Cannon Mill

Kannapolis, NC. Built:1887, demolished in 2006.

Ted and I were visiting a friend of his in Kannapolis, NC, several years ago and knowing there was a textile mill in the area, I brought the camera. We followed sign after sign directing us to Cannon Mill, and after some searching, we found it. Or rather what was left of it.

Cannon Mill, August 2006,

These two pictures were all that we could take of what remained of the old mill.  The North Carolina Research Campus has since been built on the mill site.

Cannon Mill, Kannnapolis, NC, August 2006Tp

To see more of the Cannon Mill and its demolition, I heartily recommend visiting Chad Mitchell Photography.  Click on Gallery and scroll down to Fieldcrest Cannon.

The Why and How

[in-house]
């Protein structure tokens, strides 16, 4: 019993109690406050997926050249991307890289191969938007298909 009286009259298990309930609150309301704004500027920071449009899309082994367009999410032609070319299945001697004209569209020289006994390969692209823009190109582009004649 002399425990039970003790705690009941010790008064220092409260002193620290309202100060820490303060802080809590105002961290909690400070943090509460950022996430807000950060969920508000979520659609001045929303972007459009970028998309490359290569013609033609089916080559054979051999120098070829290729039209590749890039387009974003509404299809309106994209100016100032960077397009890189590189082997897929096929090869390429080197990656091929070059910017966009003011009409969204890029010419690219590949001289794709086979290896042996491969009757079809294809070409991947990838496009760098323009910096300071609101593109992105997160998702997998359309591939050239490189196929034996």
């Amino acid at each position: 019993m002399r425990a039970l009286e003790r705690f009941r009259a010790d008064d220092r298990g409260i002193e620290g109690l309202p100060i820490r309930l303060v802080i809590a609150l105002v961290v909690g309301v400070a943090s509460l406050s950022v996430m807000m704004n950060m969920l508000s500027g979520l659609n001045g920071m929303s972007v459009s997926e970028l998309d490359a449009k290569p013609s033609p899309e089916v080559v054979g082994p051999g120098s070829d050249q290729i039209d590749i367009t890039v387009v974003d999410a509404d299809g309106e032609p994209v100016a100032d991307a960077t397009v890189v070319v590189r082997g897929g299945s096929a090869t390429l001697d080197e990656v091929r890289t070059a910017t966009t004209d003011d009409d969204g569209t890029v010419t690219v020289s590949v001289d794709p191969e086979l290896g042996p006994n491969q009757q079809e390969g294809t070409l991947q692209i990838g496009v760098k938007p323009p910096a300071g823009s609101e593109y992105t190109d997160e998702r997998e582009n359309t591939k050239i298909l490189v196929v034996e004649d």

My pursuit of photography never really took hold until I discovered that I had an interest in architecture.  Skyscrapers, houses, churches… buildings fascinate me, a combination of beauty and function.  Even while watching movie or TV shows, I’ll be checking out the scenery for buildings.

I photographed my first textile mill, the Firestone/Loray Mill, Gastonia, NC, in 2002 and my appreciation and attraction for these particular buildings grew from there.  I’ve been asked whether I have family connections to the textile industry and the answer would be no.  However when I walk inside a mill, re-purposed or not, I feel a connection to the past and the people who worked there.  By photographing these brick giants, I feel as if I’m preserving a part of their place in history.